What Is a Category Killer in Retail: Examples

Category killers have been around for decades, but their impact on local businesses and the retail industry as a whole has only become more apparent in recent years.

What Is A Category Killer In Retail: Examples

Category killers have been around for decades, but their impact on local businesses and the retail industry as a whole has only become more apparent in recent years. These large retailers specialize in a particular product category and offer a wide selection of items within that category at competitive prices. This has made it difficult for smaller businesses to compete, as they often cannot match the prices or selection offered by these industry giants.

As a result, many local businesses have been forced to close their doors, leading to the decline of once-thriving commercial districts. Despite this trend, some small businesses have managed to survive by offering unique products and personalized service that cannot be found at larger retailers. It remains to be seen how the retail industry will continue to evolve in the face of these challenges, but one thing is certain: category killers will continue to be a major force in the marketplace. In this blog post, we will explore what a category killer is, how it works, and the advantages and disadvantages of this retail strategy.

What is a Category Killer?

A category killer is a large retail chain superstore that dominates its product category and puts less productive and highly specialized merchants out of business. The term “category killer” comes from the fact that these stores tend to acquire a large market share by selling at attractive prices, which drives a lot of smaller specialty retailers in the same category out of business, as they cannot sell products at the same prices.

Examples of Category Killers

There are many examples of category killers across different industries. Some of the most well-known ones include:

Home Depot

Home Depot is a category killer in the hardware supplies industry. They offer a wide range of products at competitive prices, making it difficult for smaller office supply stores to compete.

Best Buy

Best Buy is a category killer in the electronics industry. They offer a large selection of electronics at low prices, which has led to the closure of many smaller electronics retailers.


Ikea is a category killer in the home goods industry. They offered a wide variety of products at affordable prices, making it difficult for smaller home goods stores to compete.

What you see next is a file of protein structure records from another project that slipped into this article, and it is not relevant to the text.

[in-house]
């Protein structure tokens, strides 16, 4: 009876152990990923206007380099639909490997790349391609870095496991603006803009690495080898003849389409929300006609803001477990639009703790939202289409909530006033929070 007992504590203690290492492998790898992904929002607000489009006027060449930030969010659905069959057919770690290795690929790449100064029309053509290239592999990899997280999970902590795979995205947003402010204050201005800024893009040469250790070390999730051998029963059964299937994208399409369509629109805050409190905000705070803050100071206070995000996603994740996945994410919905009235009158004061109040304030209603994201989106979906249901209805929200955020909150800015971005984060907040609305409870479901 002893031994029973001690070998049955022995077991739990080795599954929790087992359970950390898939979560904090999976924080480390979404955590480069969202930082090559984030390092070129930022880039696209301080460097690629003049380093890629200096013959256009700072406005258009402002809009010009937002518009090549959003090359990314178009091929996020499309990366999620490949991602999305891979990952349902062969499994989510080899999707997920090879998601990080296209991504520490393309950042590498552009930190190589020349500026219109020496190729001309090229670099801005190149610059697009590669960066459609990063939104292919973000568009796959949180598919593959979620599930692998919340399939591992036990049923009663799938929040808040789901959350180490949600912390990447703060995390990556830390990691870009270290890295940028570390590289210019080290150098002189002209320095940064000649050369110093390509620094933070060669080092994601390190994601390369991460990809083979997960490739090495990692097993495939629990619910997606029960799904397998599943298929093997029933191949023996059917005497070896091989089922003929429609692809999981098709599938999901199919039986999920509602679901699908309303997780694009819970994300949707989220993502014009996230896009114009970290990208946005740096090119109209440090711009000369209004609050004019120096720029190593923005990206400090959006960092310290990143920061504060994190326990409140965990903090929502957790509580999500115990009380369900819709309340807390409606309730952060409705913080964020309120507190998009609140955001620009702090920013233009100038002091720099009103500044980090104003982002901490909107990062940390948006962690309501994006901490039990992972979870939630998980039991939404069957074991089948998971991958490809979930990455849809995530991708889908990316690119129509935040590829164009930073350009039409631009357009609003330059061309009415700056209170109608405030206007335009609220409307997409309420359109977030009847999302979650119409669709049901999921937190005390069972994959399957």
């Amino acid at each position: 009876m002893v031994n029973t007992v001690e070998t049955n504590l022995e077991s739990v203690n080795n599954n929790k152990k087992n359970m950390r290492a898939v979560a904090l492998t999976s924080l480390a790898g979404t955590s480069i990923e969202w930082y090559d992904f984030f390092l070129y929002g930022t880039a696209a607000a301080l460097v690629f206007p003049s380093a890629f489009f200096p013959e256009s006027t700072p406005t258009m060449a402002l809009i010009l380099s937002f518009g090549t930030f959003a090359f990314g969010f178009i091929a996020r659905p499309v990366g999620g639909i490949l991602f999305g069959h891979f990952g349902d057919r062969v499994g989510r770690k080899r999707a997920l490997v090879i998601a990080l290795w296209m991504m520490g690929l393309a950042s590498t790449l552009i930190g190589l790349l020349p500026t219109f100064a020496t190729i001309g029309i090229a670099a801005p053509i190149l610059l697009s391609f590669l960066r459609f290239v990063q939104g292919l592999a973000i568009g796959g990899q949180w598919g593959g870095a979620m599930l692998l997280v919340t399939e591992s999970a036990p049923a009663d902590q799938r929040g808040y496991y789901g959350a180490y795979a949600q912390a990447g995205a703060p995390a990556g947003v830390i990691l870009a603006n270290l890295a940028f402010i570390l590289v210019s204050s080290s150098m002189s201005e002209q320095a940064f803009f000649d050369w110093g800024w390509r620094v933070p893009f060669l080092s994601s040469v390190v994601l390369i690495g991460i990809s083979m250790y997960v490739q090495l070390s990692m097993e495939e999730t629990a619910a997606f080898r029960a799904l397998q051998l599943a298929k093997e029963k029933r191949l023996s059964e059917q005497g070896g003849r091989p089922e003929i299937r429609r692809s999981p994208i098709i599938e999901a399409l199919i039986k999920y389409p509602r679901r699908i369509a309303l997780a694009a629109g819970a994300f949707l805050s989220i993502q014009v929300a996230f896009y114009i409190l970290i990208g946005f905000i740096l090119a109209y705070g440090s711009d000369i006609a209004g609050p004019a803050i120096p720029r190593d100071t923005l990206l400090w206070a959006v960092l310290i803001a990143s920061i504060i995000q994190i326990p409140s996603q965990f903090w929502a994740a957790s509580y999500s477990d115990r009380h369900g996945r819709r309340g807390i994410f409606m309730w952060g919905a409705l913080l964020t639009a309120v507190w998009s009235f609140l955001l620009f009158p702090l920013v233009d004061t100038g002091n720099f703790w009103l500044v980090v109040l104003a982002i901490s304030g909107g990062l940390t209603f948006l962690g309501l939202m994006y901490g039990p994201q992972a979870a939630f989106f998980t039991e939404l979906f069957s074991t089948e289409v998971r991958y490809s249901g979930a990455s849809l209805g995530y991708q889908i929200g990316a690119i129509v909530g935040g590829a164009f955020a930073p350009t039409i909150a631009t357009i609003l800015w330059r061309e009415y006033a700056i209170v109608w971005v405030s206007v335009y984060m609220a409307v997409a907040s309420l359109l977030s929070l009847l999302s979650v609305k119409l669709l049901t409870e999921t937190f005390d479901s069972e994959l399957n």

Toys R Us

Toys R Us is a category killer in the toy’s industry and even credited as inventing the category killer concept. They offer a large selection of kid’s toys at competitive prices, which has led to the closure of many smaller toy stores.

How Does a Category Killer Work?

Category killers typically dominate a product category by offering low prices and wide product selection. They achieve this by using a cost focus strategy, which involves becoming a price- or discount-based mass-retailer. Chains such as OfficeMax, Best Buy, Bed Bath & Beyond, and Hobby Lobby were considered category killers. They are able to sell products at lower prices due to economies of scale, which makes it difficult for smaller retailers to compete.

Advantages of Category Killers

Category killers have several advantages over smaller retailers:

Wide Product Selection

Category killers can offer a larger selection of products than smaller retailers due to their buying power and market penetration. This allows them to attract a wider customer base and to offer a more comprehensive shopping experience.

National Marketing Campaigns

Category killers have the resources to conduct national marketing campaigns, which helps to increase brand recognition and drive sales. Smaller retailers may not have the same marketing budget to compete on a national level.

Pricing Advantages due to Economies of Scale

Category killers benefit from economies of scale, which means they can source products at lower prices and pass those savings onto customers. This makes it difficult for smaller retailers to compete on price.

The History of Category Killers